The typical upland plain topography is largely obscured in the southern half of the county except for an occasional "window" that shows through the concealing sand dunes. The upland sand dunes exhibit at least three magnitudes of statement as surface features. Most extensive are the dunes of low elevation that may be distinguished from the non-sandy upland surface only by their slightly hummocky topography. The sand in these areas contains a large admixture of silt, has a fairly well-developed soil profile, and can support "row crops." The dunes of the second type are less extensive, less silt is mixed in with the sand, and the hummocky topography is developed in moderate relief. The most typical sand dunes are those of the third type, actively blowing at the present time in many places. Such dunes project conspicuously above the otherwise subdued surface and constitute some of the highest points in the county. Dunes of the intermediate type support a good stand of scrub vegetation, but are not readily adapted to cultivation. The high dunes are only poorly protected by a thin covering of vegetation and resume their migration when the vegetal cover has been breached. A typical migrating dune is shown in Plate 5.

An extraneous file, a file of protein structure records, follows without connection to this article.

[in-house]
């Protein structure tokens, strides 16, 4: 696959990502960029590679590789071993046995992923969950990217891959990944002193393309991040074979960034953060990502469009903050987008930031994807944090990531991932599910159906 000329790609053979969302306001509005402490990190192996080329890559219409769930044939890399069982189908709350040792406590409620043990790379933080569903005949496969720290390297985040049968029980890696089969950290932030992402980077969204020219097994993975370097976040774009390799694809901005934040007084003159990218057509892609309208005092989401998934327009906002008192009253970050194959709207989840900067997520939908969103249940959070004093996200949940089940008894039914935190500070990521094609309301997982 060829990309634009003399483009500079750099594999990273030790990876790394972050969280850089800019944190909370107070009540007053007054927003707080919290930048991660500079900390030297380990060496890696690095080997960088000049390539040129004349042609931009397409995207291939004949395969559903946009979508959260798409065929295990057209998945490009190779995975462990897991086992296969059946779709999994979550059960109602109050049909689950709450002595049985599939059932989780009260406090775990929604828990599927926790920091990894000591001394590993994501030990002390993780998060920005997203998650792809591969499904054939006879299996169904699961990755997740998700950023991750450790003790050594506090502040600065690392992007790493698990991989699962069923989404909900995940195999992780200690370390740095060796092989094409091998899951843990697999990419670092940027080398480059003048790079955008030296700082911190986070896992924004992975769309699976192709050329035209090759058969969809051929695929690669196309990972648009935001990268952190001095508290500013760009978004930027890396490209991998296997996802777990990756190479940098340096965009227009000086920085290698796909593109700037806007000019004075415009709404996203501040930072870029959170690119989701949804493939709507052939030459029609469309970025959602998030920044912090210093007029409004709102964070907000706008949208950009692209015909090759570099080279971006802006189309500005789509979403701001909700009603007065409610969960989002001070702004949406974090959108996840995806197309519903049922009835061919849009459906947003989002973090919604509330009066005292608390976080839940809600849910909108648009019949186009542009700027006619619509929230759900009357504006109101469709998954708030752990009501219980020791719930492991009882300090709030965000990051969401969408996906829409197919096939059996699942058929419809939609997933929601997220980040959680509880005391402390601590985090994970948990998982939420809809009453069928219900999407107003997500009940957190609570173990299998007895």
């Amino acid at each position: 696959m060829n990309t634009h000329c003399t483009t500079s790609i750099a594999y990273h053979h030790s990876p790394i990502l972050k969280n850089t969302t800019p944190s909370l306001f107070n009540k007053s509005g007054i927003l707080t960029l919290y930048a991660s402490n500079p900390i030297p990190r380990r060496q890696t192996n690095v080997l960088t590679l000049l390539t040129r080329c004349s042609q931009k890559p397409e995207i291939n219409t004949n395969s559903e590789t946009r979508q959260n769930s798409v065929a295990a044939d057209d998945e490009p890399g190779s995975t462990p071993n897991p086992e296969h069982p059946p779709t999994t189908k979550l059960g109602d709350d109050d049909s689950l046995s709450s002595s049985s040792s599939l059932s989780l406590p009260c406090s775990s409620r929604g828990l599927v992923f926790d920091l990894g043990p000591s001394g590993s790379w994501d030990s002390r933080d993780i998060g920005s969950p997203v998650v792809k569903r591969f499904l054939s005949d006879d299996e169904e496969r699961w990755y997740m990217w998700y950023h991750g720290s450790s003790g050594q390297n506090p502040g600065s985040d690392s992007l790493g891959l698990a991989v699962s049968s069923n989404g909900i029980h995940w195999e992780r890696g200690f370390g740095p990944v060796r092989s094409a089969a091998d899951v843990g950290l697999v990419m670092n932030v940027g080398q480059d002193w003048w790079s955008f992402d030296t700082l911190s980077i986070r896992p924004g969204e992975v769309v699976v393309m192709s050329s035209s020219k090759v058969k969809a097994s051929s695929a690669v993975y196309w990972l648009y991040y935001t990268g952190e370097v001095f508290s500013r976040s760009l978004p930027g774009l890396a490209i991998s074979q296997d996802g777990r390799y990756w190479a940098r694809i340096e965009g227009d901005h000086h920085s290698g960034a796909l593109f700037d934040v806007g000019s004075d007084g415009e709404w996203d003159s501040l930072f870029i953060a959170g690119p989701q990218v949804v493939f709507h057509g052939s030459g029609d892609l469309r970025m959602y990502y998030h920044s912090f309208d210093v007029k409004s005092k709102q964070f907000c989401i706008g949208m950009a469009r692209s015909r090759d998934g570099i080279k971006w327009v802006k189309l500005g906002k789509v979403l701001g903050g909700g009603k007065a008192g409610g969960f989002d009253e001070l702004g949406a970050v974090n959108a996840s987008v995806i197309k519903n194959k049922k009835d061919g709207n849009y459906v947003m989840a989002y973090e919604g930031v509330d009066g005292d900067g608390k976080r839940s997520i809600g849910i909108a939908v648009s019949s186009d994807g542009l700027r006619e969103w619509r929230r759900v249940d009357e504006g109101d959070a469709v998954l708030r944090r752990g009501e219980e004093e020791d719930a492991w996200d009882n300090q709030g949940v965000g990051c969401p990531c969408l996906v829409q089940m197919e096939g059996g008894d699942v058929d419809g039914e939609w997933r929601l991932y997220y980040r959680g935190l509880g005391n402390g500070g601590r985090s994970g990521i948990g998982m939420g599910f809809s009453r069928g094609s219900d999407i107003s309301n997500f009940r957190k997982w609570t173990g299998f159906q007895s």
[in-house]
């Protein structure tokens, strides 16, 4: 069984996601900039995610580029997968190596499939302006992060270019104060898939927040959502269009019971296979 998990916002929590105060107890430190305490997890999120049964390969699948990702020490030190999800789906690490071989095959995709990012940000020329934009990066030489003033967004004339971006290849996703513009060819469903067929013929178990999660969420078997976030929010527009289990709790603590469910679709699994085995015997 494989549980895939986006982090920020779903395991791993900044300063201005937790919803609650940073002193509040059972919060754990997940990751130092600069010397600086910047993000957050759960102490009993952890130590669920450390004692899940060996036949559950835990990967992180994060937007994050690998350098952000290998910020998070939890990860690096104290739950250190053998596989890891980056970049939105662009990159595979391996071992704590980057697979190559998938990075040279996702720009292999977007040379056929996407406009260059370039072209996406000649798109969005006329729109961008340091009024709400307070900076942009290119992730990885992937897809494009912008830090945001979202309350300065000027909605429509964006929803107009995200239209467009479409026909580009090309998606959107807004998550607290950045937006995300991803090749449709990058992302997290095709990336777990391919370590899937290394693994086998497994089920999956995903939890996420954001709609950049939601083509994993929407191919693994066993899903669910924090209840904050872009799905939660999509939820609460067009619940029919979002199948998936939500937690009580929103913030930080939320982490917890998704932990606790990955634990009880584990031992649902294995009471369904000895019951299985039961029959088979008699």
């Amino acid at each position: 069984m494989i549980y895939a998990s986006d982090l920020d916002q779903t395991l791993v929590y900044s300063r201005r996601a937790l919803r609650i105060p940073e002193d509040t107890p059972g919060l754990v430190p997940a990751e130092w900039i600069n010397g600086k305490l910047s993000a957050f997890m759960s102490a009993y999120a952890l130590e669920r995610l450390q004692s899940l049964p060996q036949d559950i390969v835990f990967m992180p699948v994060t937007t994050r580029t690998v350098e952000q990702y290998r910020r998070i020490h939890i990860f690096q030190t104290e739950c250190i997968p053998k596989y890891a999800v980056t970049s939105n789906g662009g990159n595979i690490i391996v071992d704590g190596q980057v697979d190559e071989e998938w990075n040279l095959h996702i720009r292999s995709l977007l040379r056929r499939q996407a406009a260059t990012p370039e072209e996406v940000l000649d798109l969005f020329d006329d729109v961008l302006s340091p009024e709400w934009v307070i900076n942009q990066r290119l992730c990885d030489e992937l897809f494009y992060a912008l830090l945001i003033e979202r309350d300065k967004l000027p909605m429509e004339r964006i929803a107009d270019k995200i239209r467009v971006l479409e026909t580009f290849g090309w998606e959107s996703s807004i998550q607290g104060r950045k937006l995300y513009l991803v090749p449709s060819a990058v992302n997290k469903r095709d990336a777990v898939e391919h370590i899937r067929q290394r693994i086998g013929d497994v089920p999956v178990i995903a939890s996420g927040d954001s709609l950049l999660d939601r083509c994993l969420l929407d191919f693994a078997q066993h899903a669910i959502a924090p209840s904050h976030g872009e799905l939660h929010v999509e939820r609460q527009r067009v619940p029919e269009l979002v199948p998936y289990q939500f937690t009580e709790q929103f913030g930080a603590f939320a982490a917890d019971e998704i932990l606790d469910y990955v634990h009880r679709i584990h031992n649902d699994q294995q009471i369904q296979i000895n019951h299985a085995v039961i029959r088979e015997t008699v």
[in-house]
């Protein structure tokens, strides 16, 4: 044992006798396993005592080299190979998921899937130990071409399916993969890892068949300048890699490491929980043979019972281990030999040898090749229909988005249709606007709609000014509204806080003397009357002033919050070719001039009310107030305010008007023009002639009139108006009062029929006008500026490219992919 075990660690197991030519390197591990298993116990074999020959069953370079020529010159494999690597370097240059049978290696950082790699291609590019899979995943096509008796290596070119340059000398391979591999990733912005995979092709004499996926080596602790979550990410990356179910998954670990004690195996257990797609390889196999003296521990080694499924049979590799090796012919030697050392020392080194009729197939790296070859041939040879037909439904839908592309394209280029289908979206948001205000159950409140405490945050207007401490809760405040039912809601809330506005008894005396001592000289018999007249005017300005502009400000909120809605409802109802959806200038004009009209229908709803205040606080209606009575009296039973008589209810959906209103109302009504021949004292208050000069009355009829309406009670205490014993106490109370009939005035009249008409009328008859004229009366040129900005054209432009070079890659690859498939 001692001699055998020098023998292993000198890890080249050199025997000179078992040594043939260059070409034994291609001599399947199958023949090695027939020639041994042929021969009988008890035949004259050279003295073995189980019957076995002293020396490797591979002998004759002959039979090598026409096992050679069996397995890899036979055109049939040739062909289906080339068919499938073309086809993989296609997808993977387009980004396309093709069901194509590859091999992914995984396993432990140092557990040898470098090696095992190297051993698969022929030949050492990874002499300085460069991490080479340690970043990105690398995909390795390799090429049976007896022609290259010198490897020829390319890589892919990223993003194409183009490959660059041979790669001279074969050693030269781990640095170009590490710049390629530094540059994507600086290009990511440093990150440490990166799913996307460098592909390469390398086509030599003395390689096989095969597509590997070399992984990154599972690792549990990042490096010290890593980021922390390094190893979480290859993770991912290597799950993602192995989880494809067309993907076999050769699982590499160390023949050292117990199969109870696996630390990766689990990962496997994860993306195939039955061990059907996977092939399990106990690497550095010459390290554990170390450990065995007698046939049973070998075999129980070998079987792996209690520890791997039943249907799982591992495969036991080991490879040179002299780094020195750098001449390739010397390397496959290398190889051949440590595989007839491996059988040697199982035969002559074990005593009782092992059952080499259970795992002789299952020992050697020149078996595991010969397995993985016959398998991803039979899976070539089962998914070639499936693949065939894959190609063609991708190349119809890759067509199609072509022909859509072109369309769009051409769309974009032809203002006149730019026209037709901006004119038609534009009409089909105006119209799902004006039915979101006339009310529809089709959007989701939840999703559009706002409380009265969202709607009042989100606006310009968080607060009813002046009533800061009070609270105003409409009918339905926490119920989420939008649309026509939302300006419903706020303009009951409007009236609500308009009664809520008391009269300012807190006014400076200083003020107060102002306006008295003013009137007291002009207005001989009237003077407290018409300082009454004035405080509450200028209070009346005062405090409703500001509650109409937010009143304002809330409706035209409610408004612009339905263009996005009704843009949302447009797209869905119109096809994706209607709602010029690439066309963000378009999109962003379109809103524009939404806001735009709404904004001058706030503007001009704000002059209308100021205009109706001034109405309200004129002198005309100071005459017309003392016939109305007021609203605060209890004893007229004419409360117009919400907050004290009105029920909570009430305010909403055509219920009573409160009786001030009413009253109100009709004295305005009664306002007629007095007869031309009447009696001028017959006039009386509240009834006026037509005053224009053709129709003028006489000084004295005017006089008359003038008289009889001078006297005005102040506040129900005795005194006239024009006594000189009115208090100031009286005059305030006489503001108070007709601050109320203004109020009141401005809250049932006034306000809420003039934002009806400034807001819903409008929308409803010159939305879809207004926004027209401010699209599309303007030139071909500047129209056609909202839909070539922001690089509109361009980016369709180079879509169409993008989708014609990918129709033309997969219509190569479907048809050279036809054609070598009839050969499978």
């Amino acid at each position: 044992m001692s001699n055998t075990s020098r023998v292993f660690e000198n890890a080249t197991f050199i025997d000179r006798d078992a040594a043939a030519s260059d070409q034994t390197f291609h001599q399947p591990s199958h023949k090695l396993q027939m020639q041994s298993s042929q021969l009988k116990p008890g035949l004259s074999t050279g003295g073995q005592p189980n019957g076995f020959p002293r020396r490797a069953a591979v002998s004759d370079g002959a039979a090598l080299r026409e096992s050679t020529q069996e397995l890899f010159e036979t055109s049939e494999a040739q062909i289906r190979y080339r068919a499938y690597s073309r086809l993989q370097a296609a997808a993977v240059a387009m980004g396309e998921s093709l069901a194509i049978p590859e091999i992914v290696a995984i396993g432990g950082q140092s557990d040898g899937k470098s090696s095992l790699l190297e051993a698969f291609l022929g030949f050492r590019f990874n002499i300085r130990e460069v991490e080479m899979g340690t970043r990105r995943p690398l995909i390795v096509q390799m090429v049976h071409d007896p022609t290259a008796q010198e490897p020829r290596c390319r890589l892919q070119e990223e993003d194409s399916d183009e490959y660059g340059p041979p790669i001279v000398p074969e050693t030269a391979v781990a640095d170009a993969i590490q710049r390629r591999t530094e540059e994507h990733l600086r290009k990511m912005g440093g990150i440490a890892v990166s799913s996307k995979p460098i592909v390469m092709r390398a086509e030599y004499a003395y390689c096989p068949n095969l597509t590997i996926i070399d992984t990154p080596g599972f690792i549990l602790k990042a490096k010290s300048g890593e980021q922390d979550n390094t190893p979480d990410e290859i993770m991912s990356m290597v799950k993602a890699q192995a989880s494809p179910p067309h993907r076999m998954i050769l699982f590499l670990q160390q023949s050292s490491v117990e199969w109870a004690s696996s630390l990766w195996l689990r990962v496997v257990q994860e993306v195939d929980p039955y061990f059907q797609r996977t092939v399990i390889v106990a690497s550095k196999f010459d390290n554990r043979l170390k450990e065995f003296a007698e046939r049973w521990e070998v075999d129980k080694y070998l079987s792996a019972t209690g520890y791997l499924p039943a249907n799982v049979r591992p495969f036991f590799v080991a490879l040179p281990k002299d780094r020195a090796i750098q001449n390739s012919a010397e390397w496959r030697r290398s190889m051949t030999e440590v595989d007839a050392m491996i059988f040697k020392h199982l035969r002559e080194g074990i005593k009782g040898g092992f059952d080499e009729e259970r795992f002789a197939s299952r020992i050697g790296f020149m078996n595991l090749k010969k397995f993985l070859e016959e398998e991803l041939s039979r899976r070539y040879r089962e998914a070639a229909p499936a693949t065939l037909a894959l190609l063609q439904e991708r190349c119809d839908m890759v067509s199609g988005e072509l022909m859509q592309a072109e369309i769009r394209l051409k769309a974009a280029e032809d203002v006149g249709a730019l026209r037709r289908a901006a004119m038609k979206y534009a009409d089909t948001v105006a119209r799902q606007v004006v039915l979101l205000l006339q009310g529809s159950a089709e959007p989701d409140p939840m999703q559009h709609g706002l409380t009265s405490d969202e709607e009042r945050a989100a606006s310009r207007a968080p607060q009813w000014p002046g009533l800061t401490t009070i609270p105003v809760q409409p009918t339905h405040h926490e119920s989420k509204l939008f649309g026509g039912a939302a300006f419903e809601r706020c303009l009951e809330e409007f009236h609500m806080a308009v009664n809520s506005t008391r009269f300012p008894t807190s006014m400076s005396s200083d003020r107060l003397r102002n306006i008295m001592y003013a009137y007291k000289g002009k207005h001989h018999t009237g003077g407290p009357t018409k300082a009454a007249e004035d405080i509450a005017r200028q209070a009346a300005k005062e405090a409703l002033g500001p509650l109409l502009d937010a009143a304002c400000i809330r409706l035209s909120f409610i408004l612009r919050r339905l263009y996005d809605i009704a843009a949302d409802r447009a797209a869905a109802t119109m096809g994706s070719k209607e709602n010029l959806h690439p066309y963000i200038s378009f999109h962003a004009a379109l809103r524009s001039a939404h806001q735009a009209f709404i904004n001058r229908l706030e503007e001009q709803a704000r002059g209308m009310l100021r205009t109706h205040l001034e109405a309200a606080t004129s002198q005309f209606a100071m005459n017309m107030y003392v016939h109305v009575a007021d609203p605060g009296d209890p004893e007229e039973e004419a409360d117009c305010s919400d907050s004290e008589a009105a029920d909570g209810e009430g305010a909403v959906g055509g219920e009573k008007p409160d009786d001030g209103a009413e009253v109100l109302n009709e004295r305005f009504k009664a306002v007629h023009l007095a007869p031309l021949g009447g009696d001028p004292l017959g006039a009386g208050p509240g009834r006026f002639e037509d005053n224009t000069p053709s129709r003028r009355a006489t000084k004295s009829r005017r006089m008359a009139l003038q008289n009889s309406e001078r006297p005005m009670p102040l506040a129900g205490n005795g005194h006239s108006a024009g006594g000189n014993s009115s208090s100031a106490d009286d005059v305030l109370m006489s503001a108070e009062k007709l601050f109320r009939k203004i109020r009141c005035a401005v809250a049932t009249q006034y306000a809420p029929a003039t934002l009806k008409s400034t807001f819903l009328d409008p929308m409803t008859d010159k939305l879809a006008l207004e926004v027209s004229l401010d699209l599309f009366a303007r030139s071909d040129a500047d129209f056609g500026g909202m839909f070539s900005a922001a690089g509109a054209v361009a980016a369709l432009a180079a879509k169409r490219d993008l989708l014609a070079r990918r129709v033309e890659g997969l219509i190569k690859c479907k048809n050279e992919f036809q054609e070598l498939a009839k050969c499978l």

The several types of upland dunes exhibit what seems to be a consistent relationship to one another. Dunes of intermediate magnitude lie within more extensive areas of subdued dunes and the high dunes, if present, are to be found within more extensive areas of intermediate dunes.
The Cimarron River is the only well-established drainage line in Seward County. The river enters the county about 1.3 miles east of the northwest corner and leaves the county about 2.1 miles north of the southeast corner. Its diagonal course across the county is marked by moderate lateral undulations.
In about the southeastern half of its course, the Cimarron carries water throughout most of the year. In the northwestern half, however, water appears above the stream bed only during periodic flood stages. Heavy rains to the west of Seward County are reflected in sudden increases in the flow of the Cimarron. In a few hours the river may rise to bank-full stage after having been only a meager trickle of water meandering sluggishly across the stream bed (Pl. 5B). Such floods subside with equal rapidity.